In The 7 Habits of Highly Effective People, Stephen Covey put forth the idea of viewing tasks through the lens of importance and urgency. The idea, proposed in the section entitled Habit 3 Put First Things First, is that one should align one’s actions with “First Things” to achieve effectiveness. Covey presented the following matrix, sometimes attributed to President Eisenhower, to illustrate the point. The matrix breaks tasks down into the four combinations of urgent, important, not urgent, and unimportant.
Covey later expanded on this idea, with coauthors A. Roger Merrill, and Rebecca R. Merrill, in the 1994 book First Things First, a book that elaborated on Habit 3 and focused on time management. In this book, he offered up a more graphical version of the time management matrix.
In case you were wondering, Quadrant 2 is what separates Hero-ClassTM organizations from the rest.
The reality of modern business is that the urgent gets done. Sometimes, what’s urgent is important; other times it’s not. But urgent is where we tend to live, both in organizations and in our personal lives. Digital phones, email, text, social media — we are never more than one electronic blip from the next distraction, the next urgent but unimportant item.
Worse, immediacy is often confused with urgency. Why do you feel the need to respond to that email immediately? If you had not checked email today, would it have been acceptable to answer that email tomorrow morning?
We’ve all been there.
Even if we can manage not to confuse immediacy with urgency, there is plenty of urgency to take up all of our time, and it does so at the expense of the important items that are the true difference between good and great organizations.
In customer service and customer experience, Quadrant 2 can represent a whole host of important items that tend to get subsumed by the urgent:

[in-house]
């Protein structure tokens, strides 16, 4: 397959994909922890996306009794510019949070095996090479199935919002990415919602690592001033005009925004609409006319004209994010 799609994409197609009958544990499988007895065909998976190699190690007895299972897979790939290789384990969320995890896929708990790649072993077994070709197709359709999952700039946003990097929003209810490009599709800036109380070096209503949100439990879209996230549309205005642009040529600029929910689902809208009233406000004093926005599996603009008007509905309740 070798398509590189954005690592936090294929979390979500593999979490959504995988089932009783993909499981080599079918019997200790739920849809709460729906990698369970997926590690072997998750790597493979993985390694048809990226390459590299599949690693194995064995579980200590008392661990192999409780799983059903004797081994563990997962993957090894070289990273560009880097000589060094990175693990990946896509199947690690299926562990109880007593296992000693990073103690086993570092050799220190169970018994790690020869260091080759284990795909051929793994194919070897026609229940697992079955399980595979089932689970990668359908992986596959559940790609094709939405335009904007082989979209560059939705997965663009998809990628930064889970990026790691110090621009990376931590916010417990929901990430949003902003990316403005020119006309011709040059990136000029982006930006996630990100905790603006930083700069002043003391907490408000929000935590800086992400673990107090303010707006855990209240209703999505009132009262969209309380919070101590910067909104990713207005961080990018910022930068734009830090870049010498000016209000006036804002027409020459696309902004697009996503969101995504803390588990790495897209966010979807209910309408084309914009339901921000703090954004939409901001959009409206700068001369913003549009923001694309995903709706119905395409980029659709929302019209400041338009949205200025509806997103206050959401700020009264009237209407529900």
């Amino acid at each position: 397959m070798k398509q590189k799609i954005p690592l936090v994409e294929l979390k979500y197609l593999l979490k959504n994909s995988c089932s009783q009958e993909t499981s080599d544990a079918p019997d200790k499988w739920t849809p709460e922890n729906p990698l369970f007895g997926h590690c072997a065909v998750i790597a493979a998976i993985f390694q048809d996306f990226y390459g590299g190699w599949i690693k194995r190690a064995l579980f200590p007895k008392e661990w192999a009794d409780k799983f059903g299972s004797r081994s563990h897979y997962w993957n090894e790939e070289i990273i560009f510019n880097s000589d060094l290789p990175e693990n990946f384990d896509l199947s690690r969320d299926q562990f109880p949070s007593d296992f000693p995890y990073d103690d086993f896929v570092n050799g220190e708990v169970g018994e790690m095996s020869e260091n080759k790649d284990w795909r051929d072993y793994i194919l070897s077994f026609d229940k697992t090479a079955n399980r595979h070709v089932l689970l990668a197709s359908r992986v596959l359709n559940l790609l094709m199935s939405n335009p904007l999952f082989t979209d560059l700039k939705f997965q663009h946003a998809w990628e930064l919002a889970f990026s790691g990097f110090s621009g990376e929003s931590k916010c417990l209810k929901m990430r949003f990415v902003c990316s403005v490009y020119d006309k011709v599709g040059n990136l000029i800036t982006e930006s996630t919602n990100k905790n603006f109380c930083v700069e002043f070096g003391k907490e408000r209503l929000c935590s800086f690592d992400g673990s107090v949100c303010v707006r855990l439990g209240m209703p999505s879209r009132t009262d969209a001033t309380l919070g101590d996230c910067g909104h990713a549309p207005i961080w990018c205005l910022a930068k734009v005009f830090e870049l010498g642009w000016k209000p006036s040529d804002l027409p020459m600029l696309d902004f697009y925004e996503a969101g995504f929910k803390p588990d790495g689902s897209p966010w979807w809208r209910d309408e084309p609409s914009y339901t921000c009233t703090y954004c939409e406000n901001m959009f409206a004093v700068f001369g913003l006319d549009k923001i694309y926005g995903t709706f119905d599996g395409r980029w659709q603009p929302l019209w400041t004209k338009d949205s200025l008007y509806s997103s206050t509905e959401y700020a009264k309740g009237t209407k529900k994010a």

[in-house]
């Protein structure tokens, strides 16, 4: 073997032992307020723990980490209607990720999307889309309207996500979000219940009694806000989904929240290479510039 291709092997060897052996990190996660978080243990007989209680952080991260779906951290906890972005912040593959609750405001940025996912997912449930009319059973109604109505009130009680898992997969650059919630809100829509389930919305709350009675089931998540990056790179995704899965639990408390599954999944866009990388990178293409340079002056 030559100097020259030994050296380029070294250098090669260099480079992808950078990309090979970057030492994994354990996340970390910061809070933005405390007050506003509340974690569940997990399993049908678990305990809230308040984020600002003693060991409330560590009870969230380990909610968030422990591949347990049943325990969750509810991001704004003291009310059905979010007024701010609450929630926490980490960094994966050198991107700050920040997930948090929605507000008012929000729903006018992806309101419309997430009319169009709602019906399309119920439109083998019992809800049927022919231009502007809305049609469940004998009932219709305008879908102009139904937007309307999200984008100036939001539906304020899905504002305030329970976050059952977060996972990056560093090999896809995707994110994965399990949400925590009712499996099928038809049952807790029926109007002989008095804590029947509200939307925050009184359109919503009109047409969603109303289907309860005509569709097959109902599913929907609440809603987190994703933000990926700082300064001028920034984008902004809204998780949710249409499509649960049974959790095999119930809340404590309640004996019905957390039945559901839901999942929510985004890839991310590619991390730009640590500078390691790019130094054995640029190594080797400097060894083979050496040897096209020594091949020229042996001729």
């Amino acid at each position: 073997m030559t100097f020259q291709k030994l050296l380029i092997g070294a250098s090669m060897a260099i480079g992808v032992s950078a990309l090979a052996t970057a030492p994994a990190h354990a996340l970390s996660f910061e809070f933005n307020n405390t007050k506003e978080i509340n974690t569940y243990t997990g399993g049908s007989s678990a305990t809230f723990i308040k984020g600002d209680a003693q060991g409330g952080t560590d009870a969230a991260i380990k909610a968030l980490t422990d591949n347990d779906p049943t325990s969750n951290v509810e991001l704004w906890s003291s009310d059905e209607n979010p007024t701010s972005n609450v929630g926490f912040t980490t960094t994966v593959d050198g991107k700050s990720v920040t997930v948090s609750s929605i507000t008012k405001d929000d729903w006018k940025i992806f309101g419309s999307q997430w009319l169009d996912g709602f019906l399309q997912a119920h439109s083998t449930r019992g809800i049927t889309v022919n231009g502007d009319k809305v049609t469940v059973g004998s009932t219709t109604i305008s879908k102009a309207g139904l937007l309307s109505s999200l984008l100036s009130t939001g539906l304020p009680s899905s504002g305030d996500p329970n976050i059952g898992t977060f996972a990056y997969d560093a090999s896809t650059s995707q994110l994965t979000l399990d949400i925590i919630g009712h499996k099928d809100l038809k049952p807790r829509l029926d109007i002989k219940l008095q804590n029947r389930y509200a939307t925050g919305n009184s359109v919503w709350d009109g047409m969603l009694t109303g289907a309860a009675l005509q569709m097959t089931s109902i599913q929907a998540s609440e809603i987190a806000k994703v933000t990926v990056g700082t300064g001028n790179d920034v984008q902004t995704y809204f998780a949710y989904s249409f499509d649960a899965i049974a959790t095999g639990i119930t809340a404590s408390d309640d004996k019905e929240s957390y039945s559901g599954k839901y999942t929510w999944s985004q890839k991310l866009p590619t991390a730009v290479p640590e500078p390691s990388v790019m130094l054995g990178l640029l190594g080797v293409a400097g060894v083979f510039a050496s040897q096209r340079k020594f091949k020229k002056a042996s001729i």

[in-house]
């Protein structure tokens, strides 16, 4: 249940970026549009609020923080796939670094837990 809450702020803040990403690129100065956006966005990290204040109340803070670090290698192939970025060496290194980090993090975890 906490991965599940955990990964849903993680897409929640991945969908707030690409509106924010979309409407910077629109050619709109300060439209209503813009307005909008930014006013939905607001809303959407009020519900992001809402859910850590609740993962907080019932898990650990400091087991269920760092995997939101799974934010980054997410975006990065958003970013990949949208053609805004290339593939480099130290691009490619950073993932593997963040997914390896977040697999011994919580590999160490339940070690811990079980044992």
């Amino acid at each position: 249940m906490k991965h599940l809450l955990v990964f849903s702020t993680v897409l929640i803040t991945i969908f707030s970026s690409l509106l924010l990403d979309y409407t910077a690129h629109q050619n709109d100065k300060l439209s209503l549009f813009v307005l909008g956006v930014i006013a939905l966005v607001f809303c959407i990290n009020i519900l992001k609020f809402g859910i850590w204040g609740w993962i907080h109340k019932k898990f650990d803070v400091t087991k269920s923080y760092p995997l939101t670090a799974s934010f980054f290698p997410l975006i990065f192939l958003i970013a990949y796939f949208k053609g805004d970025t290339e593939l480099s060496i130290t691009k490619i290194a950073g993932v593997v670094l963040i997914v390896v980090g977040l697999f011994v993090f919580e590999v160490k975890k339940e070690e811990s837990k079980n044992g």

One phrase I’ve been using for years to tell other stakeholders why I’m not taking action on something is the following:
“I’m putting out the fires closest to my feet.” (Tweet This)
Ironically, I just blurted out the phrase during a discussion one day, but I liked it and have been using it ever since. I find it to be a nice, metaphorical way of saying: your problem is tomorrow’s problem; I’m focused on today’s problem.
While this might seem like a call to prioritize the urgent, it actually works very well with the decision matrix above. Why?
Because not all fires are created equal.
To extend the metaphor, the fire closest to your feet could be a road flare burning next to a bucket of gasoline (urgent and important) or a match burning on top of a snowball (urgent and unimportant). The Quadrant 1 fires require immediate focus and attention. The Quadrant 3 fires need to be delegated, addressed in batches, or ignored completely.
The challenge in modern organizations (and lives) is that the nature of always-on connectivity has made it increasingly more likely that the urgent will subsume the important. Quadrant 3 tends to crowd out Quadrant 2.
This dynamic tends to manifest itself simply in customer-facing organizations:
More than ever, our organizations need to find ways to focus on Quadrant 2, to focus on things that are important but not urgent.
If you want to ramp up the effectiveness of your organization, simply dedicate focused time at the beginning of each week to determine which are the important but not urgent items you want to execute on that week. Then, find a system that allows for those focus areas to stay top of mind for you and your team.
Make sure to come back on Thursday for part two of our unofficial Stephen Covey week: Sharpening the Organizational Saw.
By Adam Toporek. Adam Toporek is an internationally recognized customer service expert, keynote speaker, and workshop leader. He is the author of Be Your Customer's Hero: Real-World Tips & Techniques for the Service Front Lines (2015), as well as the founder of the popular Customers That Stick® blog and co-host of the Crack the Customer Code podcast.